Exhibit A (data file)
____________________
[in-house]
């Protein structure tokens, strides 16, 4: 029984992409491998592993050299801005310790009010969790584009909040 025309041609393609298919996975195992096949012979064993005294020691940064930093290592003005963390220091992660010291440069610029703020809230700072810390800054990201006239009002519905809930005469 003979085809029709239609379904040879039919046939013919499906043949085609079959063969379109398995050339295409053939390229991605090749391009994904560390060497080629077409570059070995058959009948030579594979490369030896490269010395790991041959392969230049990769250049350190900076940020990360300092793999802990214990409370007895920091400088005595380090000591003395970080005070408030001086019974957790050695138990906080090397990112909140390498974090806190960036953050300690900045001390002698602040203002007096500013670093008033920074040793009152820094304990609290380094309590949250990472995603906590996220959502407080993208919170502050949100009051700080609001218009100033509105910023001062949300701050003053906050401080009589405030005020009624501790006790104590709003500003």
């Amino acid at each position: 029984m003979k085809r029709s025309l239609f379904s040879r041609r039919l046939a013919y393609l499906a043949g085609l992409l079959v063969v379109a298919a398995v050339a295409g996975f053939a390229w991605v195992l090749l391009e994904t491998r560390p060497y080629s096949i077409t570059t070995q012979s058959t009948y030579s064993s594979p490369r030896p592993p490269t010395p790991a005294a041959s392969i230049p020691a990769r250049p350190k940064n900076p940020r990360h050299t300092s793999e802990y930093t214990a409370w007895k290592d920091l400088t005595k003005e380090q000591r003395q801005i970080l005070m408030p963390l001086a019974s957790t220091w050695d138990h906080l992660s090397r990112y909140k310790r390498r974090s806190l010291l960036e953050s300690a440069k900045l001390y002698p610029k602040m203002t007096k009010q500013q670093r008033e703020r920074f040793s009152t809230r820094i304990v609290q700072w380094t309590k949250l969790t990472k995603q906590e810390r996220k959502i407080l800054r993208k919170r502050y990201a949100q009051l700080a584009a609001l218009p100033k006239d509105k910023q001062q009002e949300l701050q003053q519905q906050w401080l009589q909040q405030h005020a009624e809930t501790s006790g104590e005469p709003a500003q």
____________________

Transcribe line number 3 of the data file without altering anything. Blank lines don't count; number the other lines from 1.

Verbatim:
């Amino acid at each position: 029984m003979k085809r029709s025309l239609f379904s040879r041609r039919l046939a013919y393609l499906a043949g085609l992409l079959v063969v379109a298919a398995v050339a295409g996975f053939a390229w991605v195992l090749l391009e994904t491998r560390p060497y080629s096949i077409t570059t070995q012979s058959t009948y030579s064993s594979p490369r030896p592993p490269t010395p790991a005294a041959s392969i230049p020691a990769r250049p350190k940064n900076p940020r990360h050299t300092s793999e802990y930093t214990a409370w007895k290592d920091l400088t005595k003005e380090q000591r003395q801005i970080l005070m408030p963390l001086a019974s957790t220091w050695d138990h906080l992660s090397r990112y909140k310790r390498r974090s806190l010291l960036e953050s300690a440069k900045l001390y002698p610029k602040m203002t007096k009010q500013q670093r008033e703020r920074f040793s009152t809230r820094i304990v609290q700072w380094t309590k949250l969790t990472k995603q906590e810390r996220k959502i407080l800054r993208k919170r502050y990201a949100q009051l700080a584009a609001l218009p100033k006239d509105k910023q001062q009002e949300l701050q003053q519905q906050w401080l009589q909040q405030h005020a009624e809930t501790s006790g104590e005469p709003a500003q």